With rising uncertainty around the H1-B visas and their impact on the US-based tech industry, companies are looking for ways to secure their required skills and workforce regardless of the changing environment. Thus, offshoring is one of the most efficient ways to do so.
Having an on-site employee on payroll can be considered a way to build his or her loyalty. When it comes to the H1-B visa, this mechanism was also supported by the visa rules. The H-1B visa holder only had a legal right to be in the United States based upon his or her unique skills and, when the contract ended, one had only 60 days to find a new employer willing to sponsor the visa or was forced to go back to their home country.
H1-B visa stats – Tech stars imported
According to the US Citizenship and Immigration Services report for 2019, there were 420,549 petitions filled out in 2019, marking a 0.4% improvement from the year 2018. Also, there was a 16.9% increase in visa approvals, resulting in 388,403 candidates accepted for work in 2019, as compared to 332,358 in 2018.
The same report highlights that the H1-B visa approvals are dominated by the tech industry. There were a total of 256,226 visa beneficiaries working for the IT industry, accounting for nearly two-thirds (66.1% to be precise) of all beneficiaries.
The popularity of the H1-B visa among tech-related companies has its roots in the tech skill gap that haunts the industry around the world. According to Wall Street Journal reports, the demand for skilled IT professionals is constantly increasing. There were about 918,000 unfilled IT sector jobs in the US in 2019. Moreover, there were 370,000 new jobs posted in January 2020 and the COVID-related crisis didn’t change much – despite a slowdown in May (only 30 000 new job postings for IT specialists), June saw a revival with 260,000 new job postings.
Even by making the false assumption that all of the Science, Technology, Engineering, and Math (STEM) graduates will stay in the country to work for tech and IT-related employers, national education does not provide enough capacity to provide a skilled workforce. Of all 1.8 million bachelor degrees awarded in 2016 (latest data available in National Center for Education Statistics) only 18% (331,000) came from the STEM fields. Thus, the yearly capacity of education is not enough to fulfill all roles posted in January 2020-alone.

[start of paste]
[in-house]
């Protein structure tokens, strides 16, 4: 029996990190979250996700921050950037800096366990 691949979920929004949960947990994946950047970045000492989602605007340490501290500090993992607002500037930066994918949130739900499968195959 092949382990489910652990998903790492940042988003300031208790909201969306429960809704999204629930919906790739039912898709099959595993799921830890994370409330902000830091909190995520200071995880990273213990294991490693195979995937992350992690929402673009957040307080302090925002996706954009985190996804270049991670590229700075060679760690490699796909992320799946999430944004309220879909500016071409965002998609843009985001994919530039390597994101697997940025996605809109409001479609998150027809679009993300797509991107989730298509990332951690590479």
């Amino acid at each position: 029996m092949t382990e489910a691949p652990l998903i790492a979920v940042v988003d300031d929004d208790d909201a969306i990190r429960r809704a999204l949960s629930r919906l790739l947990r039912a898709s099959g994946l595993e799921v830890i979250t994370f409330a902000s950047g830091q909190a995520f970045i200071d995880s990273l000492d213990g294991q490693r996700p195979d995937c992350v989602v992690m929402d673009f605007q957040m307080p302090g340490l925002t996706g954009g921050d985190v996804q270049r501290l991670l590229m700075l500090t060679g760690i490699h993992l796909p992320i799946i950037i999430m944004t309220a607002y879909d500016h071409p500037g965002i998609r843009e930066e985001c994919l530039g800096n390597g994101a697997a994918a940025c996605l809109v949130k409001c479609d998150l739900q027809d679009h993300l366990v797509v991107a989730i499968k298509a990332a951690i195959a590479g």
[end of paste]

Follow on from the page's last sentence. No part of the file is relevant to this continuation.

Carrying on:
The problem of a skill shortage is not limited to the US – the World Economic Forum indicates that the same problem will hit the European ICT market with up to 756,000 unfilled positions by 2020.
Last but not least, the nature of IT jobs has changed in recent years. The ethos of a hacker who solitarily codes a project no longer remains relevant. Modern IT requires a multidisciplinary team consisting of several engineers with front-end and back-end teams supported by AI and multiple other technologies which one can imagine.
Thus, it is not a surprise that tech companies, be they giants or start-ups, supply their workforce with skilled foreign workers. Yet the recent suspension and the increasing unrest around the future of this type of employment makes it difficult, if not impossible, in the long term.
With an insufficient workforce on the local job market, companies turn their sight towards outsourcing and offshoring services and are getting ready for a workforce H1-B offshore transfer.
Why do companies choose to outsource work?
A Deloitte study indicates that outsourcing and offshoring has noted a significant increase in demand. The global Outsourcing market is predicted to reach $779.7 billion by the end of 2020 and grow further without losing any momentum. Also, IT operations outsourcing is estimated to reach $444.9 billion by the end of 2020, making it 57% of the whole market.
The main reason behind outsourcing and offshoring is to optimize costs, yet currently, outsourcing is also an innovation driver and a way to build a competitive advantage. The benefits of outsourcing or offshoring are both intuitive and much less so.
The first and most important reason for the H1-B visa context. Companies that lack the human resources to build or maintain products themselves can support their operations by hiring remote teams. This approach brings flexibility that is hard to match when the company uses internal staff.